Arrests said to be imminent in ongoing money-laundering probe
[ISLAMABAD] – The former president of Pakistan, Asif Ali Zardari, has been barred from leaving the country in the wake of allegations of money laundering in an ongoing and far-reaching investigation into corruption, which has ignited conflict between the government and the opposition parties.
This clash threatens to destabilize the Pakistani government just as Washington has turned to Pakistan to help diffuse tensions in the region and to be a key player in helping the U.S.-led international coalition withdraw from Afghanistan.
According to official documents obtained by The Media Line, authorities placed the names of as many as 172 individuals on the Exit Control List (ECL), which means they are forbidden to travel abroad. In addition to Zardari, his son, Bilawal Bhutto Zardari, and some of their close aides are on the list, as well as Murad Ali Shat, the chief minister of Pakistan’s Sindh province, and key ministers of his provincial government. Federal Information Minister Fawad Chaudhry confirmed in a statement to journalists last week that Zardari and others had been placed on the ECL. Sources said that the government was planning to arrest Zardari and his son as part of Prime Minister Imran Khan’s aggressive drive to fight corruption among the country’s elite. The authorities did not confirm nor deny this.
In September, Pakistan’s Apex Court formed a six-member Joint Investigation Team (JIT), tasking it with the investigation of a money-laundering and fake-accounts case allegedly involving Zardari and his sister Faryal Talpur. Headed by the Additional Director General of the Economic Crime Wing at the Federal Investigation Agency Headquarters in Islamabad, the JIT alleged that Zardari was the main beneficiary and organizer of the fraud.
Investigations revealed how fake accounts were opened by employees of Pakistan’s Omni Group and how these accounts were used to engage in direct transactions with a company owned by the Zardari Group, one of the companies allegedly involved in the money-laundering scam, which is owned and operated by the Zardari family. The report compiled by the JIT revealed that Zardari, along with his accomplices, laundered 4.2 billion rupees ($30 million).
Zardari, who served as president between 2008 and 2013, has denied any criminal activity and called the probe politically motivated. He has faced several graft cases over the years and was imprisoned for eight years on corruption cases in the 1990s and early 2000s.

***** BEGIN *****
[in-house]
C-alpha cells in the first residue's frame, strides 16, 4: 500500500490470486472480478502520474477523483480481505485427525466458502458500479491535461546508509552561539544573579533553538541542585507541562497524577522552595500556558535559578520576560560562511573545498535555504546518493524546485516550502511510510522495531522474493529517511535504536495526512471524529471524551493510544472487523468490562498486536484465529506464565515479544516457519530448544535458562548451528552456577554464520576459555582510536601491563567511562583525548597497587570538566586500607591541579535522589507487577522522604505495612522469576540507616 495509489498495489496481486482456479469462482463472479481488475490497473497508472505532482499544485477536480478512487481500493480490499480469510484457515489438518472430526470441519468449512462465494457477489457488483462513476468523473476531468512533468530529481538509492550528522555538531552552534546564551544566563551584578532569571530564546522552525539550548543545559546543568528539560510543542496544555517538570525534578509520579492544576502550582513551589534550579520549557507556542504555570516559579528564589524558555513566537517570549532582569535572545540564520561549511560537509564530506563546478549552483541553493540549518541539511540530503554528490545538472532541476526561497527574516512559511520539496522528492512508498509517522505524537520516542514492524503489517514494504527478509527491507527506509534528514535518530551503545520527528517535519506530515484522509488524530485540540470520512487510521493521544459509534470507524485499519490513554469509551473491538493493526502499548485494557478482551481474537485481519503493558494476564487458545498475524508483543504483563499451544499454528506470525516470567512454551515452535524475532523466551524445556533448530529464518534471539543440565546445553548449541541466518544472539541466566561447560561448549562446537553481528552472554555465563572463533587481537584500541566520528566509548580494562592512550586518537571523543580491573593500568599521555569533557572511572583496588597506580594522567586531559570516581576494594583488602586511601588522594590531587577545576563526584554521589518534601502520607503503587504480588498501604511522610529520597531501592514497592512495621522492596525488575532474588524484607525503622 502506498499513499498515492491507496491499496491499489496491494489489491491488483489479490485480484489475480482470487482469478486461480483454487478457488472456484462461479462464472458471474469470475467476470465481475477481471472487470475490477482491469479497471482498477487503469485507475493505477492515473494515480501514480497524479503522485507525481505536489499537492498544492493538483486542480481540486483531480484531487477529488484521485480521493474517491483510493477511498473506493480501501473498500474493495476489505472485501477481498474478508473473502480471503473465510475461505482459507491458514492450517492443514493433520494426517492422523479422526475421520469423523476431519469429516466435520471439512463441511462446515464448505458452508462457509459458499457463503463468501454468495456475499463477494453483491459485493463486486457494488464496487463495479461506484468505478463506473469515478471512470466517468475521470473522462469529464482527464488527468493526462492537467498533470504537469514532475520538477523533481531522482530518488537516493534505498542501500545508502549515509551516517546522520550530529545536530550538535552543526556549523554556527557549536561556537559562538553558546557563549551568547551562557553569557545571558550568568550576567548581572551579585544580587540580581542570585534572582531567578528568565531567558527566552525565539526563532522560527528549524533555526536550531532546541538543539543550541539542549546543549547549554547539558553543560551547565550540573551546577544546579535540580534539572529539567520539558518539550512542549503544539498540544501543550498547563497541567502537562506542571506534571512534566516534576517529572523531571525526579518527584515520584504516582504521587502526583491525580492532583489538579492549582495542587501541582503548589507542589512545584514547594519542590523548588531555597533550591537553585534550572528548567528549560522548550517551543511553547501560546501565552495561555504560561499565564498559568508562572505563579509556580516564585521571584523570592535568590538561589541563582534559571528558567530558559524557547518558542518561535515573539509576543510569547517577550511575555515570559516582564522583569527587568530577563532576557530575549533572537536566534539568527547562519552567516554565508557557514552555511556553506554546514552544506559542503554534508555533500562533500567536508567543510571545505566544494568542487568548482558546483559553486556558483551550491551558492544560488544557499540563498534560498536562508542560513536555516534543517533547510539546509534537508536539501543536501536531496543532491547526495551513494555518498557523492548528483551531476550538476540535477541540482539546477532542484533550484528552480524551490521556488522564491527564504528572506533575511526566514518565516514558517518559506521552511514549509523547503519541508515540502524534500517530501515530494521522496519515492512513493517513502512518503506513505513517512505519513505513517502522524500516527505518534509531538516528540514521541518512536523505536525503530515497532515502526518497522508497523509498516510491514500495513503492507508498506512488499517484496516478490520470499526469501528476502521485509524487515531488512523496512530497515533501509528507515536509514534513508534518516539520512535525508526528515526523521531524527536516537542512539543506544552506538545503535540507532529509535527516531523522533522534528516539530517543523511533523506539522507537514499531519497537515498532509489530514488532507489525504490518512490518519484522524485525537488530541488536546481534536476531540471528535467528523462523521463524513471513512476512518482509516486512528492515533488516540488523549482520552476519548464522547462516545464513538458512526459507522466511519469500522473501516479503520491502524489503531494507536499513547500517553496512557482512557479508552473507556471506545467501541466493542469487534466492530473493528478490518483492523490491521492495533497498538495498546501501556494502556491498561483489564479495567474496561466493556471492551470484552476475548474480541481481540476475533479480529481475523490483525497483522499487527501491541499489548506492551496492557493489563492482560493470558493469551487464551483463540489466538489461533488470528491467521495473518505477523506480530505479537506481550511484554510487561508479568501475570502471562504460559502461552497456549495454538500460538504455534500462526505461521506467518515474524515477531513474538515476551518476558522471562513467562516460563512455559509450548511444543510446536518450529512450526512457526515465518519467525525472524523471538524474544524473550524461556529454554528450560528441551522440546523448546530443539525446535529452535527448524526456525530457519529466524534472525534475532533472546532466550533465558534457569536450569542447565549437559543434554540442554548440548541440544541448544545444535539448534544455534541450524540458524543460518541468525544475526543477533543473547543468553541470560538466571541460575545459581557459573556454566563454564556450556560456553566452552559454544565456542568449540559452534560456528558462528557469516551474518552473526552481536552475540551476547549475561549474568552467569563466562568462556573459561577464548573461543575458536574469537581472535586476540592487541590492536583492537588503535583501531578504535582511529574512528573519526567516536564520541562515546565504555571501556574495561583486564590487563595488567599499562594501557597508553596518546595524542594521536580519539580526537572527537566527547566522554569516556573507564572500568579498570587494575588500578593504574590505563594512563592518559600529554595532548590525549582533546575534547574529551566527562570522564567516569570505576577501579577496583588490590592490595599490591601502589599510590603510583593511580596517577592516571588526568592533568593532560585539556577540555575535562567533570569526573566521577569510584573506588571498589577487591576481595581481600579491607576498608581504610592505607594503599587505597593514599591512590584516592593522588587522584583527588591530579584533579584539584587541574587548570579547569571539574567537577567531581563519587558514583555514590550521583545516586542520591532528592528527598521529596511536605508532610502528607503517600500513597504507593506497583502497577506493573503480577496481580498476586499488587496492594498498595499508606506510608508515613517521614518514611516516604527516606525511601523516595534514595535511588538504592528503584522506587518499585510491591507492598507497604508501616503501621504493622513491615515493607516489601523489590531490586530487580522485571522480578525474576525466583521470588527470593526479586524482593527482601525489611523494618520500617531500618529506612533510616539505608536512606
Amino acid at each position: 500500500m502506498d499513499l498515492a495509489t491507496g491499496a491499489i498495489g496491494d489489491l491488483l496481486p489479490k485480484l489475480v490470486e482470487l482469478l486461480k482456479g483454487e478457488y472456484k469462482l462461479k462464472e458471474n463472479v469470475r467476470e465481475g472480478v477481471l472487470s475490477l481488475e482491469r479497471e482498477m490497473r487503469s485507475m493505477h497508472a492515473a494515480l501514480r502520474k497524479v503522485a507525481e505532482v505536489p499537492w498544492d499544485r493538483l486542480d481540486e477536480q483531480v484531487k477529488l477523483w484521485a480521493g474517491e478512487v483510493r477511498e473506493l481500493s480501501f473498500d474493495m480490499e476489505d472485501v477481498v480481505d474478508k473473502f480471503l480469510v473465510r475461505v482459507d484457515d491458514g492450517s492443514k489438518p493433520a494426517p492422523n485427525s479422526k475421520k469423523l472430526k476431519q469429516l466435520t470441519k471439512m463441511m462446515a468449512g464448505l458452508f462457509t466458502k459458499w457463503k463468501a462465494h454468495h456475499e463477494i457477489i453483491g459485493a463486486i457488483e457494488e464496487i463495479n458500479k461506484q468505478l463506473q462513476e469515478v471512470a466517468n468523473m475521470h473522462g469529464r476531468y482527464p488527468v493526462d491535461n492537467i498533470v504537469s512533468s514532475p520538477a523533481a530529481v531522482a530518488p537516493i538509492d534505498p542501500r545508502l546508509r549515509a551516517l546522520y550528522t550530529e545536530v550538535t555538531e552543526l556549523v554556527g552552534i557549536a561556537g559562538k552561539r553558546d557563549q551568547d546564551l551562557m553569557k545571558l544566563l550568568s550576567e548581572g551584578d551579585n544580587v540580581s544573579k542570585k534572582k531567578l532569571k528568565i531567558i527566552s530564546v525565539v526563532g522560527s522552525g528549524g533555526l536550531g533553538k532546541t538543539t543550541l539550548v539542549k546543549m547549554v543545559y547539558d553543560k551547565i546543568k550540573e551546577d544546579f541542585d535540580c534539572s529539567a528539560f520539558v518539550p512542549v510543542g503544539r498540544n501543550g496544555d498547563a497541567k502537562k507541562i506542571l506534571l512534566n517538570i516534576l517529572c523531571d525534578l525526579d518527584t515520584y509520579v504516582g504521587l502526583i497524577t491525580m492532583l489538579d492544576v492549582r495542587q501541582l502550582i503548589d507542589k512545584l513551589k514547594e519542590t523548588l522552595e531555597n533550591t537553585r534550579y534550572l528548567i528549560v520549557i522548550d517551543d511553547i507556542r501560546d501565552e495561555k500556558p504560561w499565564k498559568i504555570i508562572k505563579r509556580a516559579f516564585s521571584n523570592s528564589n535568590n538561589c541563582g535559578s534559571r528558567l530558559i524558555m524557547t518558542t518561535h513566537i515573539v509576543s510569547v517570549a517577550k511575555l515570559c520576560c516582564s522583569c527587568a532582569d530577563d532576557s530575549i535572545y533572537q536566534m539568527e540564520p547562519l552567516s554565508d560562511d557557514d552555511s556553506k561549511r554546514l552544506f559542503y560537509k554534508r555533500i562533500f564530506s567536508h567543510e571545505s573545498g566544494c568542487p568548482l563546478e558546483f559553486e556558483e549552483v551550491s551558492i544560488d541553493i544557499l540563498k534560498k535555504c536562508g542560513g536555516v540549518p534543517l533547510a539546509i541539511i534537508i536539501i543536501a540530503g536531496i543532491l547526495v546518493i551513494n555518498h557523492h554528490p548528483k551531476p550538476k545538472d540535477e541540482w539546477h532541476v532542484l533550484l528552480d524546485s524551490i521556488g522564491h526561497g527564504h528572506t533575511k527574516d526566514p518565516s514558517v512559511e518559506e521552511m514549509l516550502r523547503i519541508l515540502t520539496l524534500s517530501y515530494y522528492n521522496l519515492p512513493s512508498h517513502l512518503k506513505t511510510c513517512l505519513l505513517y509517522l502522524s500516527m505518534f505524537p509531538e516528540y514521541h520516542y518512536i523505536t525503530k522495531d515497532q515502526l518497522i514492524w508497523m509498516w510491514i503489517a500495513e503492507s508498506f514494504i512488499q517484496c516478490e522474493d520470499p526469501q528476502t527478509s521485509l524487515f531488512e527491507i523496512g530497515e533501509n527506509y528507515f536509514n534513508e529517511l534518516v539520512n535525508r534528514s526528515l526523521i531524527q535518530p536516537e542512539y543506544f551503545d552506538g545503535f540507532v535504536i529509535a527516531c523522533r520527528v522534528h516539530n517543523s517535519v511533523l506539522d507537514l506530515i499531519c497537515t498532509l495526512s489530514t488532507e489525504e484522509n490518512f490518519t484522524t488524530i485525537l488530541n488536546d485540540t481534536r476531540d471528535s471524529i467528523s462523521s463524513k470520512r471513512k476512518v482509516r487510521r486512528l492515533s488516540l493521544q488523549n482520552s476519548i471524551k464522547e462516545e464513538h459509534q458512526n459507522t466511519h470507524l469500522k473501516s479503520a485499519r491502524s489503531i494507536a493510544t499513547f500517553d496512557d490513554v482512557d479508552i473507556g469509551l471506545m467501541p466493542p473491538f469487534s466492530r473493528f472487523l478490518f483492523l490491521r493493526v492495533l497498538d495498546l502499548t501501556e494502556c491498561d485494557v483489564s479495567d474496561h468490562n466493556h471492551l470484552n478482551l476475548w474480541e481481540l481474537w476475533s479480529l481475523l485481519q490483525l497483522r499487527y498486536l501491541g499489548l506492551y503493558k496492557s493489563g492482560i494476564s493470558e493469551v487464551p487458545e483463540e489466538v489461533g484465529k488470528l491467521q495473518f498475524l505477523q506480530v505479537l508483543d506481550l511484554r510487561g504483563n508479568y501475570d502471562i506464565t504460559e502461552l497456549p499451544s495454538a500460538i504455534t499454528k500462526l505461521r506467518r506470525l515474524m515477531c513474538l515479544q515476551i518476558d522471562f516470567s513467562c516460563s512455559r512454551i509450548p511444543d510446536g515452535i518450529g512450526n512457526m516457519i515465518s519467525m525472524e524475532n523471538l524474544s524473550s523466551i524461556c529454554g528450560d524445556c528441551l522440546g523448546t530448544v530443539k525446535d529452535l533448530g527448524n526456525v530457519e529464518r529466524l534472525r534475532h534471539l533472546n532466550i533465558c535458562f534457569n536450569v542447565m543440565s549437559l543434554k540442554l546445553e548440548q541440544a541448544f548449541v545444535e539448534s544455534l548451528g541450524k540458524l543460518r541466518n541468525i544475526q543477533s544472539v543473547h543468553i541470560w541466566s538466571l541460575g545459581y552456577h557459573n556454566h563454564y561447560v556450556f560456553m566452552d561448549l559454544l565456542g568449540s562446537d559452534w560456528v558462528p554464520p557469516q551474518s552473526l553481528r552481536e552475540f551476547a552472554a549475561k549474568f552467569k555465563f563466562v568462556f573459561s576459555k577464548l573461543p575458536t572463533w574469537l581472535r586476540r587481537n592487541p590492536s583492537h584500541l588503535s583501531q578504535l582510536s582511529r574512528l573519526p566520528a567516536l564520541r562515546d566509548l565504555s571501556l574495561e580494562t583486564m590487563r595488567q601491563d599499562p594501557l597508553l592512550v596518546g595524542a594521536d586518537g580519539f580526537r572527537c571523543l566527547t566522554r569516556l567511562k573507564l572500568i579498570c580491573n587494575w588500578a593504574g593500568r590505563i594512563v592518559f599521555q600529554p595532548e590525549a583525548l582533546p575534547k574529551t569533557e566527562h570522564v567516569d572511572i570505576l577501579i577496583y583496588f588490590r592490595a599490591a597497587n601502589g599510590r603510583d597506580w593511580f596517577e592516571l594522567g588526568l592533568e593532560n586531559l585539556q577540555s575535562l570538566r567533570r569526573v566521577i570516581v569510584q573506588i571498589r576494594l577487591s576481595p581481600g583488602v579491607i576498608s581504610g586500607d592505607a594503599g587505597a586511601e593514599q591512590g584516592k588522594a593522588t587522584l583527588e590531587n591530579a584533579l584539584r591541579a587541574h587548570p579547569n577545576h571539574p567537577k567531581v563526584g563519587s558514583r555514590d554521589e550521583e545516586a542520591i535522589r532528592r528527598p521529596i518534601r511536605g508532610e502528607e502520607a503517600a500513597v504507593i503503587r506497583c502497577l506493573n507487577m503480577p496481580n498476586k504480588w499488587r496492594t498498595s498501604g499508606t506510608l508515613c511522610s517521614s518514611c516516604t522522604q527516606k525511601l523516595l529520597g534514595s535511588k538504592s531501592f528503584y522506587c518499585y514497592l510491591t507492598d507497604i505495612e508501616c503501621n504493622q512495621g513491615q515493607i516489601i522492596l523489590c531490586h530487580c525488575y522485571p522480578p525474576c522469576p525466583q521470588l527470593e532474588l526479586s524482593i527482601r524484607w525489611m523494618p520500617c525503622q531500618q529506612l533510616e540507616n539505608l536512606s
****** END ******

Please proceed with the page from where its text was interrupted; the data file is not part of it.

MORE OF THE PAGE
Chaudhry said that the JIT had found irrefutable evidence against those who are under investigation and that the government was ready to take action against the accused.
“Well, [the] JIT report has exposed them all, including ex-President Asif Zardari. Preparations have been finalized to arrest high-profile personalities. We are just waiting for the green signal from prime minister’s office,” a police officer told The Media Line in a telephone interview.
Central leaders of Bhutto’s political party warned the government of the consequences of arresting Zardari or his son.
“[The] arrest [of] Bilawal Bhutto Zardari, the co-chairman of Bhutto’s Pakistan Peoples Party (PPP), could plunge the country into chaos,” Khursheed Shah, a former leader of the opposition and a leader of Bhutto’s PPP, told The Media Line on Sunday.
In a tit-for-tat move, Zardari’s political party demanded concerned authorities place the name of Prime Minister Khan and some ministers of his cabinet on the ECL, alleging that Khan and his ministers had committed similar offenses.
“If names have to be placed on the Exit Control List merely on the basis of JIT reports then the same principle will have to be applied uniformly and without discrimination,” Dr. Farhatullah Babar, a senator affiliated with Zardari’s party and Zardari’s former spokesperson, said in a telephone interview.
Raza Rumi, a noted political analyst and commentator, said placing the former president on the ECL List could lead to political trouble.
“Placement of Asif Zardari on [the] ECL is going to polarize [the] country’s politics further and is not a good omen for the democratic transition which is on the way,” Mr. Raza Rumi told The Media Line.
Analysts believe the current struggle between the government and opposition parties will only foster instability at a point when Pakistan is emerging as a regional player willing to take a role in helping the United States cope with the new political reality in Afghanistan in the aftermath of the upcoming pullout of international forces there.
“Prime Minister Khan is playing with fire. His tussle with the opposition may lessen his grip on the government. In this situation, he will not be able to help Americans in Afghanistan,” Sohail Rana, an Islamabad-based defense and political analyst, told The Media Line.
Earlier this month, Pakistan’s foreign ministry confirmed that President Trump had written a letter to Prime Minister Khan seeking Islamabad’s support in securing a “negotiated settlement” to the war in Afghanistan.
Following the request, Pakistan facilitated talks between the Taliban and the United States in the United Arab Emirates this December.
While Prime Minister Khan is preoccupied with the country’s internal matters, some fear the political instability may compromise Pakistan’s international role, especially in Afghanistan, and could be another blow to the already strained Pakistani-American relationship.
Chairman of Pakistan Peoples Party Bilawal Bhutto Zardari arrives at the national assembly to attend the first session of the parliament after the general election, in Islamabad on August 13, 2018. (Photo: FAROOQ NAEEM/AFP/Getty Images)